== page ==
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Development May 1, 1991; 112 (1): 107-17.

Patterns of microtubule polymerization relating to cortical rotation in Xenopus laevis eggs.

Following fertilization, the Xenopus egg cortex rotates relative to the cytoplasm by 30 degrees about a horizontal axis. The direction of rotation, and as a result the orientation of the embryonic body axes, is normally specified by the position of sperm entry. The mechanism of rotation appears to involve an array of aligned microtubules in the vegetal cortex (Elinson and Rowning, 1988, Devl Biol. 128, 185-197). We performed anti-tubulin immunofluorescence on sections to follow the formation of this array. Microtubules disappear rapidly from the egg following fertilization, and reappear first in the sperm aster. Surprisingly, astral microtubules then extend radially through both the animal and vegetal cytoplasm. The cortical array arises as they reach the vegetal cell surface. The eccentric position of the sperm aster gives asymmetry to the formation of the array and may explain its alignment since microtubules reaching the cortex tend to bend away from the sperm entry side. The radial polymerization of cytoplasmic microtubules is not dependent on the sperm aster or on the female pronucleus: similar but more symmetric patterns arise in artificially activated and enucleate eggs, slightly later than in fertilized eggs. These observations suggest that the cortical microtubule array forms as a result of asymmetric microtubule growth outward from cytoplasm to cortex and, since cortical and cytoplasmic microtubules remain connected throughout the period of the rotation, that the microtubules of the array rotate with the cytoplasm.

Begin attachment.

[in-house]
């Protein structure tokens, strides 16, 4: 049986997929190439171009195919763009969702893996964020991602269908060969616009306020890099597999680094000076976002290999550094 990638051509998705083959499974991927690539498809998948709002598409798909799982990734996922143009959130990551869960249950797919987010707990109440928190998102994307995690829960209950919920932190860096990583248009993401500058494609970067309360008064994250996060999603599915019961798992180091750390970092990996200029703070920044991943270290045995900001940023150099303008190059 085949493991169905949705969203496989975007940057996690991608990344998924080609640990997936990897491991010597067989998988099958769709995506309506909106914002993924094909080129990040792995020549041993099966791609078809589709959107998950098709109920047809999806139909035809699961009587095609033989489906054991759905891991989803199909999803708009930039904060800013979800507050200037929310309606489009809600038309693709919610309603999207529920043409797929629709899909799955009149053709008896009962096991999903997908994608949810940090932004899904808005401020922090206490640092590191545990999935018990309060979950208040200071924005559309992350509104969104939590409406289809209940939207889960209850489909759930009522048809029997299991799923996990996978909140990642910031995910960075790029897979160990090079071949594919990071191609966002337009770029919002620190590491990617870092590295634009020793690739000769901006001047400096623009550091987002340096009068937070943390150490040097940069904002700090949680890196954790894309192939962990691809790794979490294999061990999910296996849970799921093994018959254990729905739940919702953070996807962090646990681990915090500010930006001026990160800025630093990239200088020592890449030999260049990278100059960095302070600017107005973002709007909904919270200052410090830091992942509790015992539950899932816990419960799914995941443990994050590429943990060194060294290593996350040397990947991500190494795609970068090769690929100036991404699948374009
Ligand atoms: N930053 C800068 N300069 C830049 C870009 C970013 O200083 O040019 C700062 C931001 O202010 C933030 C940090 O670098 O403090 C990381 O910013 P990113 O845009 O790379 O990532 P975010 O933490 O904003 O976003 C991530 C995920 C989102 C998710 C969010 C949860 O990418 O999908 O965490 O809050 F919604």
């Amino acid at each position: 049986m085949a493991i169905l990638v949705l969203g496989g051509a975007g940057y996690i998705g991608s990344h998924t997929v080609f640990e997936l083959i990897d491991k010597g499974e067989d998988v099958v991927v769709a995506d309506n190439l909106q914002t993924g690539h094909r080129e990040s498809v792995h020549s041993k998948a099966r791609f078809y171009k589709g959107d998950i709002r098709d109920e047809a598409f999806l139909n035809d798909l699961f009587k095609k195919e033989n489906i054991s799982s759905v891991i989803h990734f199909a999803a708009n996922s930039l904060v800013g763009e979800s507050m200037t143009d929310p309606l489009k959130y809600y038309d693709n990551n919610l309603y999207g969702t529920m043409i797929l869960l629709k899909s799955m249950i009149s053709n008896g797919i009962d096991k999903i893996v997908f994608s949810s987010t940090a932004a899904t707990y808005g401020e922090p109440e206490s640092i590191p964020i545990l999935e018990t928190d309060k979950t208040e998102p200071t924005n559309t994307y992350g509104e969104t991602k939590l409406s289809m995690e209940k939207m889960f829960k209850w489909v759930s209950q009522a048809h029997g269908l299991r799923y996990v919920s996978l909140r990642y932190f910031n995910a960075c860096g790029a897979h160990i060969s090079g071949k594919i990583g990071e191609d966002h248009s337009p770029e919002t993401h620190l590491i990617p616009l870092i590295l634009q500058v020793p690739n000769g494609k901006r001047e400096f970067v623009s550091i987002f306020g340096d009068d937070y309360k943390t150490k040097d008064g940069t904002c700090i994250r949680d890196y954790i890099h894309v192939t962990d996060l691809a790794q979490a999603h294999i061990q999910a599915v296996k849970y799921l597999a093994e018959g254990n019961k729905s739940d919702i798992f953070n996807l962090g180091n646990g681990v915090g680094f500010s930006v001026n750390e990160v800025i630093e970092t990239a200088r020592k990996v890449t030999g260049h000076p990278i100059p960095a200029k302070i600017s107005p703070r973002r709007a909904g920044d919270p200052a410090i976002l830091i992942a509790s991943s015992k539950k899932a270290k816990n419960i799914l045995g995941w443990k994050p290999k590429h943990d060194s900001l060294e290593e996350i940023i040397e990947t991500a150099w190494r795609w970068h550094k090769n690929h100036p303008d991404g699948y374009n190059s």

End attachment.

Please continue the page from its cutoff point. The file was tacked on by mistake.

PubMed ID: 1769322
Article link: Development

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